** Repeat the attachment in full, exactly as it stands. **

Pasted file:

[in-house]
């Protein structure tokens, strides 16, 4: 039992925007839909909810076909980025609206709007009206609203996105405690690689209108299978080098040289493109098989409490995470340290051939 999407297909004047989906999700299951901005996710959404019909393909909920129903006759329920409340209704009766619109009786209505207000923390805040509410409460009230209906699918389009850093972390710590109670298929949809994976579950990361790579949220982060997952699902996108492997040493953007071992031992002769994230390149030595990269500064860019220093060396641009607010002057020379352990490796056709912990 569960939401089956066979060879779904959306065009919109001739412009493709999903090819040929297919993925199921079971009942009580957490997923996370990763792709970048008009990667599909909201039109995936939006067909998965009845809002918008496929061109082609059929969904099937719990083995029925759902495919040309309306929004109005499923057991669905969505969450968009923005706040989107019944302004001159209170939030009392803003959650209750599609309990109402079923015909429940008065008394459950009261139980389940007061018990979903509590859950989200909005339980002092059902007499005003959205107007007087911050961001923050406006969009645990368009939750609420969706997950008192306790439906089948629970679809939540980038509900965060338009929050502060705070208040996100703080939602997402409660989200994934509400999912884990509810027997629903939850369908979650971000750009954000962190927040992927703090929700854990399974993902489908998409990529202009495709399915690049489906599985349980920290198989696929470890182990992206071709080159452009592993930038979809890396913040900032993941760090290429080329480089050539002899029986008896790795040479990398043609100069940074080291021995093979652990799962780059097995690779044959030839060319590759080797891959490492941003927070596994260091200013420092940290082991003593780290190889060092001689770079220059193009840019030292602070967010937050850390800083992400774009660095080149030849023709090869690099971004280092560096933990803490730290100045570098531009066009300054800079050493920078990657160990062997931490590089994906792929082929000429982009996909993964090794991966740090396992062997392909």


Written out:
[in-house]
């Protein structure tokens, strides 16, 4: 039992925007839909909810076909980025609206709007009206609203996105405690690689209108299978080098040289493109098989409490995470340290051939 999407297909004047989906999700299951901005996710959404019909393909909920129903006759329920409340209704009766619109009786209505207000923390805040509410409460009230209906699918389009850093972390710590109670298929949809994976579950990361790579949220982060997952699902996108492997040493953007071992031992002769994230390149030595990269500064860019220093060396641009607010002057020379352990490796056709912990 569960939401089956066979060879779904959306065009919109001739412009493709999903090819040929297919993925199921079971009942009580957490997923996370990763792709970048008009990667599909909201039109995936939006067909998965009845809002918008496929061109082609059929969904099937719990083995029925759902495919040309309306929004109005499923057991669905969505969450968009923005706040989107019944302004001159209170939030009392803003959650209750599609309990109402079923015909429940008065008394459950009261139980389940007061018990979903509590859950989200909005339980002092059902007499005003959205107007007087911050961001923050406006969009645990368009939750609420969706997950008192306790439906089948629970679809939540980038509900965060338009929050502060705070208040996100703080939602997402409660989200994934509400999912884990509810027997629903939850369908979650971000750009954000962190927040992927703090929700854990399974993902489908998409990529202009495709399915690049489906599985349980920290198989696929470890182990992206071709080159452009592993930038979809890396913040900032993941760090290429080329480089050539002899029986008896790795040479990398043609100069940074080291021995093979652990799962780059097995690779044959030839060319590759080797891959490492941003927070596994260091200013420092940290082991003593780290190889060092001689770079220059193009840019030292602070967010937050850390800083992400774009660095080149030849023709090869690099971004280092560096933990803490730290100045570098531009066009300054800079050493920078990657160990062997931490590089994906792929082929000429982009996909993964090794991966740090396992062997392909």